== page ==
Difference between revisions of "Turbo Equalization for Cellular IoT"
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Revision as of 11:42, 13 November 2018
Turbo equalization is a well-known approach to improve the overall performance of a wireless communication system. The underlying principle is to feed back soft information from the channel decoder to the channel equalizer and channel estimator in an iterative manner. However, due to the iterative nature of Turbo equalization there are severe challenges to meet latency requirements in almost all communication standards which is one of the reasons why Turbo equalization is found only seldom in practical receiver implementations today.
With the focus of communication systems being partly shifted from ever increasing throughput requirements to low-throughput, long-range communication systems in order to enable cellular IoT (Internet of Things), the upcoming communication standards such as LTE Cat-M2 heavily rely on the re-transmissions of the same data blocks. This represents an unique opportunity: The iterative Turbo equalization can already be performed in parallel to the actual data transmission. Thus, any additional latency contribution can be completely hidden making Turbo equalization a viable solution in practical communication systems.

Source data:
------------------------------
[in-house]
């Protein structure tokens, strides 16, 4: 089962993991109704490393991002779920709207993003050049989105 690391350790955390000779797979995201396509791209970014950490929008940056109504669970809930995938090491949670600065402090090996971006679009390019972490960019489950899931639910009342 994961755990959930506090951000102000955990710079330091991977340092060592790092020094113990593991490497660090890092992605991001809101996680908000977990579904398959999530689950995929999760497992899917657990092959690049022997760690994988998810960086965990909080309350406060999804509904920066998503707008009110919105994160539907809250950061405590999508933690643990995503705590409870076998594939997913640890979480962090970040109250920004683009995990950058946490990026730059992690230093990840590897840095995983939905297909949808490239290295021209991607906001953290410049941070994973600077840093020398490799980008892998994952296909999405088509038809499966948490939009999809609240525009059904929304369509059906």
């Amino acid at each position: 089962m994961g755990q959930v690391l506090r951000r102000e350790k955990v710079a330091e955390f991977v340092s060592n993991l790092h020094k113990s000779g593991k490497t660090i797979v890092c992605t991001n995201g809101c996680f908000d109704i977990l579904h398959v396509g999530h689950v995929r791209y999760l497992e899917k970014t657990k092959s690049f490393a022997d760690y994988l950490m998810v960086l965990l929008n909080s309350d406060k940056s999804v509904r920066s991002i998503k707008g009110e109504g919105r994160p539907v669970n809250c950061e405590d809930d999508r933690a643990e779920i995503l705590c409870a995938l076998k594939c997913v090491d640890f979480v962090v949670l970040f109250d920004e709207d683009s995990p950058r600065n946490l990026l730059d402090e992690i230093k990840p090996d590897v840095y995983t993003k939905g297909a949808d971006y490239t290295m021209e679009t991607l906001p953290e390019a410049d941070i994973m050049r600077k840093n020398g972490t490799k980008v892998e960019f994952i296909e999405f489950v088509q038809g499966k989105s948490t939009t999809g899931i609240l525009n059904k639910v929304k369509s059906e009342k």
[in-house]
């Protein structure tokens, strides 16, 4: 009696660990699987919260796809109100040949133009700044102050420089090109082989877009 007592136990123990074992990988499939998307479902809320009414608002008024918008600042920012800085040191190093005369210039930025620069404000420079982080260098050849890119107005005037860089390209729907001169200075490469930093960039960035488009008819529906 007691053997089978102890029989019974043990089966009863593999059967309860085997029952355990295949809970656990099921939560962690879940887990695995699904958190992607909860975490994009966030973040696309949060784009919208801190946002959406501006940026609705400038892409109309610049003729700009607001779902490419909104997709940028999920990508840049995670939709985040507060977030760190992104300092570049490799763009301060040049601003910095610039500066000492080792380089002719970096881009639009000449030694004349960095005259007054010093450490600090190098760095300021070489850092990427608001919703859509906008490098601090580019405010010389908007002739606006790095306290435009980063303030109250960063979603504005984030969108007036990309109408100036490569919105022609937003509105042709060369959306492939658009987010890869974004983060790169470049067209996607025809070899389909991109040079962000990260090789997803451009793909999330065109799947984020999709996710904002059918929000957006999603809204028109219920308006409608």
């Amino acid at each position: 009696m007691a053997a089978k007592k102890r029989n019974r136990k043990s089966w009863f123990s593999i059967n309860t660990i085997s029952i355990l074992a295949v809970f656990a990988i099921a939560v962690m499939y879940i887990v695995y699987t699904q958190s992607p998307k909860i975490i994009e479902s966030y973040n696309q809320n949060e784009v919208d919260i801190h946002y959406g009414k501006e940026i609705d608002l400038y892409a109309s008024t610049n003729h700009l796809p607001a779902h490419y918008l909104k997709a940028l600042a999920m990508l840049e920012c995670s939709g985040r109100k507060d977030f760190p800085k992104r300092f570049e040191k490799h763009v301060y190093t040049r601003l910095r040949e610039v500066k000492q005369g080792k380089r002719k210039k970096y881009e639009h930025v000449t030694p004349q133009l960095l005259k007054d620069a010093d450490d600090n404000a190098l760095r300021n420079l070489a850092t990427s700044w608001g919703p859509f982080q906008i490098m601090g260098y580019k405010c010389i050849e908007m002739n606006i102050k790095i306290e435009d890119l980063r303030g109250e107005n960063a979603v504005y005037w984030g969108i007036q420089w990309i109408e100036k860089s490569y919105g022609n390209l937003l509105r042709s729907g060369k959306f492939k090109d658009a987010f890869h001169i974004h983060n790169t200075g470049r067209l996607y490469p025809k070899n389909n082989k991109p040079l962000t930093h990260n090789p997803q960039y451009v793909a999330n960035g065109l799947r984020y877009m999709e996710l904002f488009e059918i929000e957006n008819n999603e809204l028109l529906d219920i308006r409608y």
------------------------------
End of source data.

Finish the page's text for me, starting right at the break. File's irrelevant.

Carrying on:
Your first task in this project is to upgrade the available Matlab-based LTE-simulation environment to support a standard Turbo equalization algorithm. In a next step this algorithm needs to be adapted towards the LTE Cat-M2 physical communication channels which support codeword repetitions. In the next phase an architectural concept for a hardware implementation will be developed that especially needs to consider the synchronization of the channel equalizer and the channel decoder. Finally, you will port the algorithm to an HDL implementation and synthesize it either towards an FPGA or an ASIC implementation in order to analyze the hardware complexity of the developed algorithm.
- Looking for 1 Master student
- Contact: Matthias Korb
- Knowledge in Matlab and VHDL
- 40% Theory, Algorithms, and Simulation
- 20% Architectural Design
- 40% HDL Implementation